I think the conversation that it sparked was timely — right after all the stuff that Kanye West was saying.  I think it was a masterful piece of timing and execution. They broke the internet and had everybody talking about it and looking at it, so I guess it was successful in that aspect and I absolutely respect that.

But you’re still not convinced?

Me myself, personally, I’m not a huge fan of it. I don’t like watching slave movies, and I think it’s just a derogatory reinforcement of things we don’t want. For me, I don’t think the message outweighs the imagery. The imagery was extremely strong, and I don’t think the message and the music were that strong. For me, that was a letdown.

My thought process on doing provocative stuff that pushes the limit — you always run the risk of offending people, rubbing people the wrong way. I congratulate Childish Gambino and the director for their willingness to do it, even though I don’t absolutely agree with it. As an artist, I respect it, but as a deep thinker, I feel the imagery was way stronger than the message in the music.

How is this different than what you would want to put out in the market today?

I would absolutely feel stuff close to this; I just I think they put more thought into the video than they did the lyrics. They probably made the music in the studio a year and a half, two years ago, and the video was made now because of what’s going on now, so that might play into the disconnect of it.

But making music that gets people talking, he did a beautiful job. He got people talking, thinking…and I think it’s alright for people to like it, some people to love it and some people to not agree with it. I think that’s the intent of art – everybody’s not supposed to look at it and see the same thing or feel the same emotions. It’s supposed to spark different emotions and different thoughts from everybody.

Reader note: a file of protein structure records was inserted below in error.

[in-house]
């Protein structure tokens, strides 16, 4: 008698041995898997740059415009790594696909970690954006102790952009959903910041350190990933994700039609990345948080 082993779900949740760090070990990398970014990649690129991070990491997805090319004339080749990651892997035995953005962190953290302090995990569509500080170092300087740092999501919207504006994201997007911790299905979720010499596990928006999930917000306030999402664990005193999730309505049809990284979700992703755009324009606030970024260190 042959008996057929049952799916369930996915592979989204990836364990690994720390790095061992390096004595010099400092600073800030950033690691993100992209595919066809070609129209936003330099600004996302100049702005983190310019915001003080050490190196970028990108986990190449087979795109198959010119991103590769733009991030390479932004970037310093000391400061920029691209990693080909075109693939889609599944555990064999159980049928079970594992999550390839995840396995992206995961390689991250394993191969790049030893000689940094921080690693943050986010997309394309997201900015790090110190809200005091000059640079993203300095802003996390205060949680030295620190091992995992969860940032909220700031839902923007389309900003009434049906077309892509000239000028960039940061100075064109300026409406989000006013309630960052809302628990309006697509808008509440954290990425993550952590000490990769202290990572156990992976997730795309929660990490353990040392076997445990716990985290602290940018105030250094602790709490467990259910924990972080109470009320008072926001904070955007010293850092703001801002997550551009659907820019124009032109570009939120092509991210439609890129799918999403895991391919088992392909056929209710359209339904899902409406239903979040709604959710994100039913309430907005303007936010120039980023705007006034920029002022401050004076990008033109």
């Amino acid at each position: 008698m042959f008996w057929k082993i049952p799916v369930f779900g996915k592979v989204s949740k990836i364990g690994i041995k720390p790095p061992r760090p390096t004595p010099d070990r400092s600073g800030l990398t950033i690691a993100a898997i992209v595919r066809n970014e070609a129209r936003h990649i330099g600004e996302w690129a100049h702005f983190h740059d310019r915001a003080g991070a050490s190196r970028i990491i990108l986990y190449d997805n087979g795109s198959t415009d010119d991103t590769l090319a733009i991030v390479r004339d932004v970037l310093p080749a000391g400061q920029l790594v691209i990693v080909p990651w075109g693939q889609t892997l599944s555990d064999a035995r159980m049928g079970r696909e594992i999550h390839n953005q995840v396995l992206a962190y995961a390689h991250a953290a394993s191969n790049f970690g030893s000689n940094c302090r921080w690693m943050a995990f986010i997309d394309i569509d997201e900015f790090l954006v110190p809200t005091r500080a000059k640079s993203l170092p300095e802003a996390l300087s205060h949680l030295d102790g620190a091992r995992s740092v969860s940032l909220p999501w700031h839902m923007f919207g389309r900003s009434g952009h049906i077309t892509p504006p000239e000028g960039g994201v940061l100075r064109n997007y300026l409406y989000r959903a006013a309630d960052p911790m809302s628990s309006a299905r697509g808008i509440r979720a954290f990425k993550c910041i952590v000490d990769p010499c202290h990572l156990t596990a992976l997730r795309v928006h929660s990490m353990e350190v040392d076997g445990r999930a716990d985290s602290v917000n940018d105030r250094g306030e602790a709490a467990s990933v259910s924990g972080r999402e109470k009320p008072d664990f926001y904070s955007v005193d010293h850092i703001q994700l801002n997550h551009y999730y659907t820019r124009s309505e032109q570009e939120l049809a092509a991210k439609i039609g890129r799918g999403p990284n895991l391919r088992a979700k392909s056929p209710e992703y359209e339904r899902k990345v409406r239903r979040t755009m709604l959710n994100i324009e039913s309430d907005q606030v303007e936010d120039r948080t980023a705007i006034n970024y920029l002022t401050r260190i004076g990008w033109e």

How should parents guide their children in looking at these kinds of images?

I think it should be used as a learning tool for parents and kids to have deeper conversations and maybe look at it two or three times. Talk about the imagery, talk about the music and have a conversation. I think it does serve an amazing purpose for that, to spark much-needed conversation.

Did you like the dancing, how did you feel about the shooting, how did you feel about people falling off the balconies, how did you feel about the police and the violence? There are so many things to think about, and you can relate it back to history. You can talk about the minstrel shows and relate it to the new dances the kids are doing now.

Final thoughts?

I don’t want my thoughts to diminish the things I love, but I’m conflicted because I understand a few things. Sometimes some things you don’t need to see. You don’t need to see somebody grab an AK and shoot up people singing gospel. That’s satire, but you don’t need to see that.

As an artist, I respect his art because I get what he was trying to say…but someone else might not see that – all they saw was him grab a gun and shoot the church up. That’s where my conflict with it was because perception is everything, and how people perceive things is key.

It’s dangerous because it only takes one wrong person to perceive those acts of violence the wrong way. It’s confusing when you try to use violence.

What this was to me was an abstract piece of art — like a lump of clay that somebody painted pretty colors and it’s up to you to decipher what it is to you. Is it a basketball, or is it just a lump of clay?

I don’t think it has set the culture back. It’s timely and on time for what’s going on: some people are woke, some people are half-woke, some people are sleepwalking. That video speaks to everyone in their different levels.

It speaks to the person who is woke, who can see everything. It speaks to the person who’s semi-conscious and can’t completely perceive everything and it speaks to the person who is unconscious and completely asleep because they’re going to love the beat, the music, the violence. So, it has all the things that make a classic.

To reach J.A. Jones, email